Less than two years ago, Jack Ma (in picture), founder of e-commerce giant Alibaba, waded into China’s anti-poverty campaign. He took the cue from President Xi Jinping. At the 19th Party Congress — the country’s once-in-five-years event where the previous five years’ performance is thoroughly reviewed and fresh policy directions are minted — Mr. Xi had announced a final assault on poverty. By 2020, all extreme poverty had to be eradicated, and a year later, China was to emerge as a “moderately prosperous” nation. In China, an annual income of $450 is the yardstick for gauging poverty.
Jack Ma immediately aligned Alibaba to the fulfillment of Mr. Xi’s dream. “Our company is perhaps the one that’s put the most serious effort into studying the 19th Communist Party Congress documents,” Mr. Ma told a conference of 36 partners at Hangzhou, Alibaba’s home turf. He added: “We studied it in order to find an answer to the question: what can we do to implement the spirit of the 19th Congress?”
It was at this meeting held towards the end of 2017 that Mr. Ma floated the Alibaba Poverty Relief Fund, injecting a hefty $1.5 billion for the mission. The initiative was driven by a simple idea — that rural poverty could be dented if agri-producers were linked with bigger urban markets through Alibaba’s Taobao e-commerce platform.
But Mr. Ma was fully aware that fielding an e-commerce vehicle in the rural terrain was simply not enough. Poor farmers could become richer only if they became tech-savvy farm entrepreneurs. Apart from digital infrastructure, which would connect the rural folk to the cyber-economy, it was equally important that people in the countryside understood the shifting terrain of urban demand, and devise ways to tailor their supply chains to satisfy it.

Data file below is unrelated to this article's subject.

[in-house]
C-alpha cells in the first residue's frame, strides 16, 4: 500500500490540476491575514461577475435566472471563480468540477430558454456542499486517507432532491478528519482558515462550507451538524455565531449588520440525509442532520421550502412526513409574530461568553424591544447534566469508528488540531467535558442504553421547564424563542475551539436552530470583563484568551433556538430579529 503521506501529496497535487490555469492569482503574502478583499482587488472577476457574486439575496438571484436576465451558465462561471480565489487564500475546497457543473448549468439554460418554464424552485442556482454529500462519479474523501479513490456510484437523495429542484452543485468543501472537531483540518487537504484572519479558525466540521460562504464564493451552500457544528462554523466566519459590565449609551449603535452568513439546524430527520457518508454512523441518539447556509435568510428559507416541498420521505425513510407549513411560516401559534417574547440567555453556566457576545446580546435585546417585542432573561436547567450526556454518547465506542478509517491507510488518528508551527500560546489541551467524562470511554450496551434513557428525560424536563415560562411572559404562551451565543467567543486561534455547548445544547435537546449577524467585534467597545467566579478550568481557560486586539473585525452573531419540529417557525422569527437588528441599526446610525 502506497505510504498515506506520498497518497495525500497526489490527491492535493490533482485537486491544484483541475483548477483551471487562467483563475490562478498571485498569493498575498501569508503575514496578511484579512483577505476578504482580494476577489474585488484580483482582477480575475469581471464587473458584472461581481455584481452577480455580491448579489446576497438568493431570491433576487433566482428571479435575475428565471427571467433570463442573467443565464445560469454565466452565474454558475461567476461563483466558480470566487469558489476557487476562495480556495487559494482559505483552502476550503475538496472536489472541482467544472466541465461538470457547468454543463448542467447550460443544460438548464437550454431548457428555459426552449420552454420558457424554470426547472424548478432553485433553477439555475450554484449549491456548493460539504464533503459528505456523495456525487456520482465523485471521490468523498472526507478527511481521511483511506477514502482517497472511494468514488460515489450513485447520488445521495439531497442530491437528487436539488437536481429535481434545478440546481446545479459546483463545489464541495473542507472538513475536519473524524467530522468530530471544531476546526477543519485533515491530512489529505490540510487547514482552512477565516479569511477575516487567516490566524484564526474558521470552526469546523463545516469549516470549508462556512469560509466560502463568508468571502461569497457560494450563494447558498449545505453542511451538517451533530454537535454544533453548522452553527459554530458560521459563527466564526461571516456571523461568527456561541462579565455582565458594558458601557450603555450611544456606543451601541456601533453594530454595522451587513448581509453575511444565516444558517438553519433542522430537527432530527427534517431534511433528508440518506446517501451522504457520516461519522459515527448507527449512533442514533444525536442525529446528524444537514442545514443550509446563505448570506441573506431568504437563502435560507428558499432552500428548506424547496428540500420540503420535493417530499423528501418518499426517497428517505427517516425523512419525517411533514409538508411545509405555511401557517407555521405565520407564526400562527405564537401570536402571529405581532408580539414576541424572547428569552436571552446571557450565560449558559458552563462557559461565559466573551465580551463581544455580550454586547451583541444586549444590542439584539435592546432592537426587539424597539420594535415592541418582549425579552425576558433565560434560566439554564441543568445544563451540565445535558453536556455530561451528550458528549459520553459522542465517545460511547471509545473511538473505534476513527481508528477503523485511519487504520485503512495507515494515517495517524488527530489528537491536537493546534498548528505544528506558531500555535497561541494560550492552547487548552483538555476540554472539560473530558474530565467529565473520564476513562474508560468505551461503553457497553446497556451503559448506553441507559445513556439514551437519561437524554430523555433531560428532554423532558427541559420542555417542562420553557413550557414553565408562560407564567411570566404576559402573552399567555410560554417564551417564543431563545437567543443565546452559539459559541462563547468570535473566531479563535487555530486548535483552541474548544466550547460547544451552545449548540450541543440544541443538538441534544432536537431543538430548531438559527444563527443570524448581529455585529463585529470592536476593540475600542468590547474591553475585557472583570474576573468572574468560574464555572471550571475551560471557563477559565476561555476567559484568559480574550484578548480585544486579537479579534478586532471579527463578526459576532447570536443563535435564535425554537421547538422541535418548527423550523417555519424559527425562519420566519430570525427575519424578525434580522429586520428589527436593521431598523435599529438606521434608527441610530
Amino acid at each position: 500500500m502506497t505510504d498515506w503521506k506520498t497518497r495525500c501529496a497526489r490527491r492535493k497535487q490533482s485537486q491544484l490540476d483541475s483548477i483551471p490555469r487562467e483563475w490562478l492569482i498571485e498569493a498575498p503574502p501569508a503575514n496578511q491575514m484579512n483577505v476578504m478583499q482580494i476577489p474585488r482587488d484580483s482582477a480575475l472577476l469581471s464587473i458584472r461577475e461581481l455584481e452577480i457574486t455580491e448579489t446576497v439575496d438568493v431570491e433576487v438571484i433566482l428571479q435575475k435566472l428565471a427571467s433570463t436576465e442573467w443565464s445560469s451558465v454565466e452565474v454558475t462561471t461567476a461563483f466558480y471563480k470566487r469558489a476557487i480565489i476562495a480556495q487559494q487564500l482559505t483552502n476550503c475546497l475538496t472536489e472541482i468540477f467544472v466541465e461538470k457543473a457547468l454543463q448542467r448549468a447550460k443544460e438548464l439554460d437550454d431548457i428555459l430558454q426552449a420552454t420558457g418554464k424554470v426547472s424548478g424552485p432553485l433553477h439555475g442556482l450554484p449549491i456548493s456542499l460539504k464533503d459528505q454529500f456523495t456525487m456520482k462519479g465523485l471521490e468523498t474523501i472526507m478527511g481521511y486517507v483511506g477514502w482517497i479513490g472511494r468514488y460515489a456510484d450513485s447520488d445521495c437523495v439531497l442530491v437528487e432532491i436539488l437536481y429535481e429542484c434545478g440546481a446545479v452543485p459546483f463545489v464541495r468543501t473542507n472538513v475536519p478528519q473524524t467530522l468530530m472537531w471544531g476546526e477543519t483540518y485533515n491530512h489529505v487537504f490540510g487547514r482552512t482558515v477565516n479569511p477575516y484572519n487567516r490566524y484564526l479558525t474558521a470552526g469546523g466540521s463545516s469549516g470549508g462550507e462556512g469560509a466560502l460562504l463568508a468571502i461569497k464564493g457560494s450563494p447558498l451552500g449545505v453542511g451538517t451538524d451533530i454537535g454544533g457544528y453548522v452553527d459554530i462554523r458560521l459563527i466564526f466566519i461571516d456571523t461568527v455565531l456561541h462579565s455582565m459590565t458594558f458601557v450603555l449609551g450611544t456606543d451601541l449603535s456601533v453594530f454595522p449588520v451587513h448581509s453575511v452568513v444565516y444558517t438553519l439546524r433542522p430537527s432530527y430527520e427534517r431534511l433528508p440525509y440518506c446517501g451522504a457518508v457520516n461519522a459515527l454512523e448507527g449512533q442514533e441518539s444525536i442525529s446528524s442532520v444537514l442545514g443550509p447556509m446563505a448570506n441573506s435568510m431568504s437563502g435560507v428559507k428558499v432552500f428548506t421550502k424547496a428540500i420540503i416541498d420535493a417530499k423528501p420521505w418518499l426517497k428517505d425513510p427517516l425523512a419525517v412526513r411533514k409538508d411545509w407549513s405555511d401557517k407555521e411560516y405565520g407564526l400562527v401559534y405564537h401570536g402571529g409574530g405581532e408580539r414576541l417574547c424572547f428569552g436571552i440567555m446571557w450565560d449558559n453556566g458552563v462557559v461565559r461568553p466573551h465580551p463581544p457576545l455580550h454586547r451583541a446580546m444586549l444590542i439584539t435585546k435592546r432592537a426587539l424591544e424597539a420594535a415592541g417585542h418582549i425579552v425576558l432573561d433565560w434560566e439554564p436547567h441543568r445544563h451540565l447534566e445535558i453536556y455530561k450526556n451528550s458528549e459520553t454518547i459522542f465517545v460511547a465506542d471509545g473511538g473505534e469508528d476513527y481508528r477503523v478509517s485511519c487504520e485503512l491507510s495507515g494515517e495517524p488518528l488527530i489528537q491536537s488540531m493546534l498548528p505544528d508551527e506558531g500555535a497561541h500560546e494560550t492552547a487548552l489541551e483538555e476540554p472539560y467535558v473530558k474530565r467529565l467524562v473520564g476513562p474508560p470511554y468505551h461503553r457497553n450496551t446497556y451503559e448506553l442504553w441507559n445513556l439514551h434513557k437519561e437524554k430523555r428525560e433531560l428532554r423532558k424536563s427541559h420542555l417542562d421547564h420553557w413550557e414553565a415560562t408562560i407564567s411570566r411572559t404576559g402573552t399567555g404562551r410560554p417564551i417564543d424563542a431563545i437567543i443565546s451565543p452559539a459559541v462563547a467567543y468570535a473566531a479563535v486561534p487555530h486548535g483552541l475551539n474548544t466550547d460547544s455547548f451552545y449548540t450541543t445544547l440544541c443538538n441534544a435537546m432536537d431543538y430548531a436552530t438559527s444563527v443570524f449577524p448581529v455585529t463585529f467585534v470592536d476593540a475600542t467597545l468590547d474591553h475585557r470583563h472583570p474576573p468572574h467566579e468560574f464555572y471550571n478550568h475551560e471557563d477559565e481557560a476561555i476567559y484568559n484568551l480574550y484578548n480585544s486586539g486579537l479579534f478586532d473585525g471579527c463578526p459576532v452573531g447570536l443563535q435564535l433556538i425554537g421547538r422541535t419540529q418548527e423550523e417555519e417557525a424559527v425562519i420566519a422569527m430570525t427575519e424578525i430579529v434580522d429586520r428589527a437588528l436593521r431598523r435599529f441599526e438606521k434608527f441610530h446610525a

Following up on the conference, Mr. Ma earmarked company executives from the Alibaba group to journey into the countryside. There, they were assigned work in projects related to education, skills development, and market awareness. Removal of poverty had to be linked with the protection of the environment, and a focus on women-oriented schemes was essential.
Over time, Alibaba’s affiliate Ant Financial Services Group provided the financial feedstock — pitching in with 100 billion yuan in micro-credit, which benefited more than two million users in the countryside. “More than 1,000 Alibaba employees took part in poverty relief projects and visited over 100 poor counties last year,” Shao Xiaofeng, secretary-general of the Alibaba Poverty Relief Fund, was quoted as saying.
Alibaba’s rural surge faintly echoed the back-to-the countryside slogan, popular during the Mao Zedong era. But Mr. Ma has stood out more as an admirer of Deng Xiaoping. “Without Deng Xiaoping, there would be no us,” Mr. Ma has been famously quoted as saying. “He (Deng) called on the people who become rich earlier to help others who are still poor. Now that we are rich today, we should fulfill this commitment and help more people to get rich.” Alibaba’s efforts, in turn, are delivering prosperous Taobao villages. A total of 600-plus villages, Taobao hamlets have become rural e-commerce hubs. Typically, a Taobao village must have more than a 100 online stores, and annual e-commerce transactions should be above $1.5 million.
A larger partnership
Alibaba’s success has been part of a larger national public-private partnership to lift millions out of poverty. A World Bank blog titled, “E-commerce for poverty alleviation in rural China: from grassroots development to public-private partnerships,” points out that in 2014, China’s Ministries of Finance and Commerce had launched a ‘rural e-commerce demonstration programme’. Its purpose was to chart a road map for reducing poverty and modernising the rural economy by using the tools of e-commerce.
It spotlights that governments can help improve the rural business environment by providing “strategic subsidies” that would encourage collaboration of e-platform companies and logistic firms, with households and individuals. It concludes that subsidies can also help develop online branding. Incentivising high-volume online sales itself can trigger e-commerce, even in areas where the initial endowments have been low.